Report: Phishing Domain Registrations Way Down

Online criminals registered far fewer Web domains for use in phishing attacks in the first half of 2011, in what may signal a decrease in phishing scams, according to a  global phishing survey released this month by the Anti-Phishing Working Group (APWG). 

PhishingOnline criminals registered far fewer Web domains for use in phishing attacks in the first half of 2011, in what may signal a decrease in phishing scams, according to a  global phishing survey released this month by the Anti-Phishing Working Group (APWG). 

In all, the group observed phishing attacks against 520 target institutions, among them: leading banks, e-commerce Web sites, Internet Service Providers (ISPs), lotteries, government tax bureaus, postal services, and stock-holding securities companies. Of just under 80,000 phishing domains reported, only 18 percent (14,650) were believed to have been registered by the phishers themselves. That figure is down from the second half of 2010, when phisher-registered domains accounted for 28 percent of such domains. Furthermore, the median uptimes for such scams were the lowest the APWG has ever recorded, the group said. 

Registrations of suspected phishing domains that contain recognizable brand-names are down significantly from past surveys.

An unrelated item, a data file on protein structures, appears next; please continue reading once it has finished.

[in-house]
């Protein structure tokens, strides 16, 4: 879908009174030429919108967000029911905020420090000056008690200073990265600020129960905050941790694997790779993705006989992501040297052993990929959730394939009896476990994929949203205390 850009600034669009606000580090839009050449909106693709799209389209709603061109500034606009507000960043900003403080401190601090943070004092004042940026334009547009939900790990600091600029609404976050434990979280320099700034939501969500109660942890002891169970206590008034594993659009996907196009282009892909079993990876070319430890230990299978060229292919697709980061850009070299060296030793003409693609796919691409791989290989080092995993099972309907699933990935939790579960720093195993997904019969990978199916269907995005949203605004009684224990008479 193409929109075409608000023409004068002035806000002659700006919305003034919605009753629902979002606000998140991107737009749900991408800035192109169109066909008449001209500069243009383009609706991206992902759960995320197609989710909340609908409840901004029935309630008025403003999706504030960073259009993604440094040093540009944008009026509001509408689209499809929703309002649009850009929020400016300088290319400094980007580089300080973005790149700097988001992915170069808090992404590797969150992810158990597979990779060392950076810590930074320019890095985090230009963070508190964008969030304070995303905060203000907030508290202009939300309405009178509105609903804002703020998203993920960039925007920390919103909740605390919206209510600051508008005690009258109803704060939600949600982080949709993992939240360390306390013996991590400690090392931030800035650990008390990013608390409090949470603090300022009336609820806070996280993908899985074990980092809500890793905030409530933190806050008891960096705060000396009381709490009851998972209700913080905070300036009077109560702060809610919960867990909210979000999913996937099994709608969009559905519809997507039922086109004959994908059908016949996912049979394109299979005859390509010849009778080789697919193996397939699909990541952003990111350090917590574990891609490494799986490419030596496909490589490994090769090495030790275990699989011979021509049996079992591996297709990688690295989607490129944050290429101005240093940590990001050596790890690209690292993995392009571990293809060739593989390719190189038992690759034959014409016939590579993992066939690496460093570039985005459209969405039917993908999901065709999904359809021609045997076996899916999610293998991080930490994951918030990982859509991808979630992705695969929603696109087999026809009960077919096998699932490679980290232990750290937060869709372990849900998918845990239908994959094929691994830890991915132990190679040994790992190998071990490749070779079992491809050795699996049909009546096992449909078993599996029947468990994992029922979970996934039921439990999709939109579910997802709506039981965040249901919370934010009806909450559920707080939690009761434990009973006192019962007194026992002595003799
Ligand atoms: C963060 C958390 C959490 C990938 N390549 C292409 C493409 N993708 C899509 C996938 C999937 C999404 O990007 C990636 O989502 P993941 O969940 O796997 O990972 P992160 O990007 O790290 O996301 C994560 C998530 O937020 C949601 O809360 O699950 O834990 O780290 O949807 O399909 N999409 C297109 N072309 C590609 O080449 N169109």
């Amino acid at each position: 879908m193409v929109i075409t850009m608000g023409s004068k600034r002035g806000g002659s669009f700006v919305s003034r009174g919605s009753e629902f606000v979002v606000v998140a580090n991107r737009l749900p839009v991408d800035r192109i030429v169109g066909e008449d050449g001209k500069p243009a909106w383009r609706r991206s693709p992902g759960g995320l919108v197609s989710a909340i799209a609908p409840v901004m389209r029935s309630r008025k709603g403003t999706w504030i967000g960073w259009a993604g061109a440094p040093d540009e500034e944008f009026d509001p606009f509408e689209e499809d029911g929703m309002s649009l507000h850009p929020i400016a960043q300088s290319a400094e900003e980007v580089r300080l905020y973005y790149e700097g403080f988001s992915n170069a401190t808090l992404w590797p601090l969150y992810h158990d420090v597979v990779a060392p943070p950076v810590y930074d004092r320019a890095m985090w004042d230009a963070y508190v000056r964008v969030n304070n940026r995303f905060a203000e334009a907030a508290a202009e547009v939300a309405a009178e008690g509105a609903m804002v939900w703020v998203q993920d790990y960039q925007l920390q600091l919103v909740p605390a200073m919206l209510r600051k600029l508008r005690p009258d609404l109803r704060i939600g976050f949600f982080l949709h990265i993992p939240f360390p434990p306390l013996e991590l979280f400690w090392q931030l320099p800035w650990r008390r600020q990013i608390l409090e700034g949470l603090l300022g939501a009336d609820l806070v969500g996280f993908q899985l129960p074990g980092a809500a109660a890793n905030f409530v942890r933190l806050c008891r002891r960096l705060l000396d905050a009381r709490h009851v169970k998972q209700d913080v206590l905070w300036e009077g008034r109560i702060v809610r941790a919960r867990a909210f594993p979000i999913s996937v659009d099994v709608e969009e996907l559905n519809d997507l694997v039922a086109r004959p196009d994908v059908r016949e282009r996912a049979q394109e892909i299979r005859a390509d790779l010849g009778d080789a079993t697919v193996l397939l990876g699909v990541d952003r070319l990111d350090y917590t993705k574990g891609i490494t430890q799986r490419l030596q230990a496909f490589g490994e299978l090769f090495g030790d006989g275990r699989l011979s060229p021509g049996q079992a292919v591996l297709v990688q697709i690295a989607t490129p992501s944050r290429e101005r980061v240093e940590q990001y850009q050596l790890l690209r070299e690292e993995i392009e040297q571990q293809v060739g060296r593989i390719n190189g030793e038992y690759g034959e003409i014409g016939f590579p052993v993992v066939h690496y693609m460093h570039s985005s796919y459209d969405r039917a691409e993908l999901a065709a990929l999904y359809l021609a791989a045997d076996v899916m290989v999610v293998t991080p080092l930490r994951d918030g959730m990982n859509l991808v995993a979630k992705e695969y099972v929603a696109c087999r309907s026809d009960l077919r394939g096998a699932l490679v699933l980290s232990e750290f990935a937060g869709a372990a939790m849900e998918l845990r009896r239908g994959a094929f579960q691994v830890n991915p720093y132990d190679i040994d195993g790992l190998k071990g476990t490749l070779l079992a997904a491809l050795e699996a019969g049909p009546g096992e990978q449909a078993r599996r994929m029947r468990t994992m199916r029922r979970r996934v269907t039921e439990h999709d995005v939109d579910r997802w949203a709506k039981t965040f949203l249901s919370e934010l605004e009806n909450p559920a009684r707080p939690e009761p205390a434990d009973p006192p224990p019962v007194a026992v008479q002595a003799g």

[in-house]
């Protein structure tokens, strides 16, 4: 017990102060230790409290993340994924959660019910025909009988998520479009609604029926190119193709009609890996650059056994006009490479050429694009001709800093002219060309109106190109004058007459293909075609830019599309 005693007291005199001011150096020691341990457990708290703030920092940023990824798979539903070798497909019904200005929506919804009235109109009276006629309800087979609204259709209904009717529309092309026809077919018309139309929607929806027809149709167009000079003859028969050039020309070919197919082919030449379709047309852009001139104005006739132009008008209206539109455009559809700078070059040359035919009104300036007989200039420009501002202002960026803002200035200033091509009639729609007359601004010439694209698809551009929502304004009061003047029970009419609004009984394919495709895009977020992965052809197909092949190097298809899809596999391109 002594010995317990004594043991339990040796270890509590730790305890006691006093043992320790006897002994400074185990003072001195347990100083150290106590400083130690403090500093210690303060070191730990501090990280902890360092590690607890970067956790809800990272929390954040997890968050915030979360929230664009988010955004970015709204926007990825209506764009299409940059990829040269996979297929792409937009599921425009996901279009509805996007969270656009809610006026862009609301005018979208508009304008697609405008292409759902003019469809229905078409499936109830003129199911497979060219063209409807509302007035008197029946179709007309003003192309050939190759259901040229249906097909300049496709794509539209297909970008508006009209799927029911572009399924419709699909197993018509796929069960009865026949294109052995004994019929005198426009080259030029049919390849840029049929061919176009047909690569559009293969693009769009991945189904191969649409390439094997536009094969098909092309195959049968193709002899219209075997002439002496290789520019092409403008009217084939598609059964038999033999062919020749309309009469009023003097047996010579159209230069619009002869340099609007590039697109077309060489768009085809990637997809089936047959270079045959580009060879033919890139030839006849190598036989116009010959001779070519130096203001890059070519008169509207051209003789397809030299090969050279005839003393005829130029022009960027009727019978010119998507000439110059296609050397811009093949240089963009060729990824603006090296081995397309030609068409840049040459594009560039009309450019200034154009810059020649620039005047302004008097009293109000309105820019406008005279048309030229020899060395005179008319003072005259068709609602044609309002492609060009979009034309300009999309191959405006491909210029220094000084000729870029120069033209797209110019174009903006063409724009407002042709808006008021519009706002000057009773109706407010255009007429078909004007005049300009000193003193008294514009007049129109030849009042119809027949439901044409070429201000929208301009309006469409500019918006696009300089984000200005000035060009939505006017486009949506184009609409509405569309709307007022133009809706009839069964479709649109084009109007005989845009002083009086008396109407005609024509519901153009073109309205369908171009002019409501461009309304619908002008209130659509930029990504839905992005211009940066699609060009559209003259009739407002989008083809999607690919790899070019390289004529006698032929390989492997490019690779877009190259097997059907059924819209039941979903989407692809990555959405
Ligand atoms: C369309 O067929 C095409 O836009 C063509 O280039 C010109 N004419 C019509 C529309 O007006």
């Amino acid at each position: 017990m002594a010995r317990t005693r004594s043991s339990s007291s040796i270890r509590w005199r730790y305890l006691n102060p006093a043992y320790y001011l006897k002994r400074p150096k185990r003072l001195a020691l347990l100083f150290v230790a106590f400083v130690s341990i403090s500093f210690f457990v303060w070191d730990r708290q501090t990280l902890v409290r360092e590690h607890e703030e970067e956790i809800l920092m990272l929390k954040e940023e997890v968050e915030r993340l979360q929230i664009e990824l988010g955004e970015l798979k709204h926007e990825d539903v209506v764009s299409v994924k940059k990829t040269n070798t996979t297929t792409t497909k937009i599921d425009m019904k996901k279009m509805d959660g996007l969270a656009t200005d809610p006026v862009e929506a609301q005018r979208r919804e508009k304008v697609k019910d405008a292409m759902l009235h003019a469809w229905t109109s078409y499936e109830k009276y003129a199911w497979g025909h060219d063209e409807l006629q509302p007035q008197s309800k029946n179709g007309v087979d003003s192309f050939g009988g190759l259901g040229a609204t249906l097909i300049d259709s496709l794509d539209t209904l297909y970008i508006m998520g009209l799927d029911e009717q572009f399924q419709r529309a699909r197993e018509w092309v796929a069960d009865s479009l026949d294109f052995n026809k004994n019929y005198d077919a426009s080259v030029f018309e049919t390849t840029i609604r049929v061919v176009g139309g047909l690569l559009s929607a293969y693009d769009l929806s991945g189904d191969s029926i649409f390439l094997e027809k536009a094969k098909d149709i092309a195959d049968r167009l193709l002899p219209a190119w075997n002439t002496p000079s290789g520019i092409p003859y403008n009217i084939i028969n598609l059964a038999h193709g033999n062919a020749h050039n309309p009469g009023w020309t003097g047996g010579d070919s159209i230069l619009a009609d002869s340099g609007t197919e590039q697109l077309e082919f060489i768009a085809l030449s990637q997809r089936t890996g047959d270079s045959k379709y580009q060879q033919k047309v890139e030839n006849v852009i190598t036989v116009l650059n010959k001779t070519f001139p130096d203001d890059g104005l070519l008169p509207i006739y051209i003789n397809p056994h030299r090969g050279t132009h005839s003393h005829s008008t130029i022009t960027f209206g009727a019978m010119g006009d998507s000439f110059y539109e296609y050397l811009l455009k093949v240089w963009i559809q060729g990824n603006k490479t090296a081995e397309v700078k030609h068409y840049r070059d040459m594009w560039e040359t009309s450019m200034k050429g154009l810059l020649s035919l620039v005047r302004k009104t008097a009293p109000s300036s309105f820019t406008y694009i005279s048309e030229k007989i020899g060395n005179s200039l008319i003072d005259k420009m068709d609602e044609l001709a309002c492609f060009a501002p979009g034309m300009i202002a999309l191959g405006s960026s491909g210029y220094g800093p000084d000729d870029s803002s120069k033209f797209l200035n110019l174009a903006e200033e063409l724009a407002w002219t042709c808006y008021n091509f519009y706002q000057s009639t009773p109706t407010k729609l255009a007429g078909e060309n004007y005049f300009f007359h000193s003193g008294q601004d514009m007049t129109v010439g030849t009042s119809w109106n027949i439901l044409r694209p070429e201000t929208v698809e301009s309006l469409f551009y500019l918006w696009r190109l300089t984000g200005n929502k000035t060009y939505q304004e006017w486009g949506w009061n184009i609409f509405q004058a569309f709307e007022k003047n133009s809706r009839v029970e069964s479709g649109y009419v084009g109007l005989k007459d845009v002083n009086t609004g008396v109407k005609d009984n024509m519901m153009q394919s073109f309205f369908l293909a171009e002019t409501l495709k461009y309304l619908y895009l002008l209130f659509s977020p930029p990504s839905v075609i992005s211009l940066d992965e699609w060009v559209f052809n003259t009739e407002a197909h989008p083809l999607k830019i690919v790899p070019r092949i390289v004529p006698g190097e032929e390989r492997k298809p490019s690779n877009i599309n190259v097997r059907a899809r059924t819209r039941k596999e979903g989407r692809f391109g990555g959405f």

However, the drop was not seen everywhere. Chinese language phishing domains accounted for 70 percent of the 14,650 malicious domain name registrations APWG observed – a 44 percent increase from the previous quarter. Many of those phishing scams are targeting Chinese Internet users, but reside on systems operated by low-priced domain providers located outside of the PRC.

APWG said that it saw an increase in phishing scams that rely on compromises of shared virtual servers and using those systems as attack platforms is increasing in popularity. This method now accounts for 37 percent of all phishing attacks, allowing scammers to cast a wide net, using high volume attacks originating from large numbers of domain names. 

Phishers continued to rely heavily on subdomain registration services in the first half of 2011, while attacks that exploited URL shortening services like bit.ly were surprisingly rare, the report concluded. 

You can find the entire APWG report here [.pdf].

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